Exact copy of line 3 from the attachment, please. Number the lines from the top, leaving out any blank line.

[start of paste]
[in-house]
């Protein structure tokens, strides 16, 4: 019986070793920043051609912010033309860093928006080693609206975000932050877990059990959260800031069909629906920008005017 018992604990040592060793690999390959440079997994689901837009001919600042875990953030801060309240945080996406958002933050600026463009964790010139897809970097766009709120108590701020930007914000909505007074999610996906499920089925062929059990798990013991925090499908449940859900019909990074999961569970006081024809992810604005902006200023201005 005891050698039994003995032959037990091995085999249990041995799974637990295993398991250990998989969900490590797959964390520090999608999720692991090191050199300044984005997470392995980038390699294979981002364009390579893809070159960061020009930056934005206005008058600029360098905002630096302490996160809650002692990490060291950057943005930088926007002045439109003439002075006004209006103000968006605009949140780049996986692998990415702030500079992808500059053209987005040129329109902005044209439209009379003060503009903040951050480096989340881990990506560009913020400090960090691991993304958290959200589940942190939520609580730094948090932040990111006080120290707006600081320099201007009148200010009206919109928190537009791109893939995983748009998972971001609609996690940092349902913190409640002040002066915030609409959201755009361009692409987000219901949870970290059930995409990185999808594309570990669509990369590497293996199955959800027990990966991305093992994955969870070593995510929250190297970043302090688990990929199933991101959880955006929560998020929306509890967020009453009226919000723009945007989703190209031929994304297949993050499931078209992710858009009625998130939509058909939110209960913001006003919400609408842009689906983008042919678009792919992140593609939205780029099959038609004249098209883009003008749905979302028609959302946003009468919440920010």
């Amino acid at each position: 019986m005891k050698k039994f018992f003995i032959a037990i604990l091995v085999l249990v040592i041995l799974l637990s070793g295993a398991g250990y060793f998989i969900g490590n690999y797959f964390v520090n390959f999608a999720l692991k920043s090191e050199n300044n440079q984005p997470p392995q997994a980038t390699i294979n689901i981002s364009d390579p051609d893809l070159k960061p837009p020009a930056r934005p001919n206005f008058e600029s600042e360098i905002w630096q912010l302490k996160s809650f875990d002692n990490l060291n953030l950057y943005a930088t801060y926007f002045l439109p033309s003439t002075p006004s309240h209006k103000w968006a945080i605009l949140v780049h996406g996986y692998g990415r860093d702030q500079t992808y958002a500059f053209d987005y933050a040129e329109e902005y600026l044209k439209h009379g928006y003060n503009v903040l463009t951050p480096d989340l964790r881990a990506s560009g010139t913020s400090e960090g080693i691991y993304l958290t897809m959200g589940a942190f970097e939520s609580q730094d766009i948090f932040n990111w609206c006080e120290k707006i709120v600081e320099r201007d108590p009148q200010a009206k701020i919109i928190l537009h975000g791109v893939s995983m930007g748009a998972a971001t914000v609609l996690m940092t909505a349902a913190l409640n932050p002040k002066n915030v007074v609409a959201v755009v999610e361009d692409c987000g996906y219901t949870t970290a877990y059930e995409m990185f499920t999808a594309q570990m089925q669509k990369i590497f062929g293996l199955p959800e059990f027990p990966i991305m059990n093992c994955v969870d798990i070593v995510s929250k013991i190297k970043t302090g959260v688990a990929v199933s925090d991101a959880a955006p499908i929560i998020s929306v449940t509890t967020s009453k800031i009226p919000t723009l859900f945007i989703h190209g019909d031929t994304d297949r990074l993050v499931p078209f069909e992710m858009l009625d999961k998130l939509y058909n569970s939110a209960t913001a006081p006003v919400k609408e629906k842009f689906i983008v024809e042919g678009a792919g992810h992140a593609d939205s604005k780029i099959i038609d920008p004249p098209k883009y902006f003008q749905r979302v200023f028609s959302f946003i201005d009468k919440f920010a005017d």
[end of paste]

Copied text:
């Amino acid at each position: 019986m005891k050698k039994f018992f003995i032959a037990i604990l091995v085999l249990v040592i041995l799974l637990s070793g295993a398991g250990y060793f998989i969900g490590n690999y797959f964390v520090n390959f999608a999720l692991k920043s090191e050199n300044n440079q984005p997470p392995q997994a980038t390699i294979n689901i981002s364009d390579p051609d893809l070159k960061p837009p020009a930056r934005p001919n206005f008058e600029s600042e360098i905002w630096q912010l302490k996160s809650f875990d002692n990490l060291n953030l950057y943005a930088t801060y926007f002045l439109p033309s003439t002075p006004s309240h209006k103000w968006a945080i605009l949140v780049h996406g996986y692998g990415r860093d702030q500079t992808y958002a500059f053209d987005y933050a040129e329109e902005y600026l044209k439209h009379g928006y003060n503009v903040l463009t951050p480096d989340l964790r881990a990506s560009g010139t913020s400090e960090g080693i691991y993304l958290t897809m959200g589940a942190f970097e939520s609580q730094d766009i948090f932040n990111w609206c006080e120290k707006i709120v600081e320099r201007d108590p009148q200010a009206k701020i919109i928190l537009h975000g791109v893939s995983m930007g748009a998972a971001t914000v609609l996690m940092t909505a349902a913190l409640n932050p002040k002066n915030v007074v609409a959201v755009v999610e361009d692409c987000g996906y219901t949870t970290a877990y059930e995409m990185f499920t999808a594309q570990m089925q669509k990369i590497f062929g293996l199955p959800e059990f027990p990966i991305m059990n093992c994955v969870d798990i070593v995510s929250k013991i190297k970043t302090g959260v688990a990929v199933s925090d991101a959880a955006p499908i929560i998020s929306v449940t509890t967020s009453k800031i009226p919000t723009l859900f945007i989703h190209g019909d031929t994304d297949r990074l993050v499931p078209f069909e992710m858009l009625d999961k998130l939509y058909n569970s939110a209960t913001a006081p006003v919400k609408e629906k842009f689906i983008v024809e042919g678009a792919g992810h992140a593609d939205s604005k780029i099959i038609d920008p004249p098209k883009y902006f003008q749905r979302v200023f028609s959302f946003i201005d009468k919440f920010a005017d």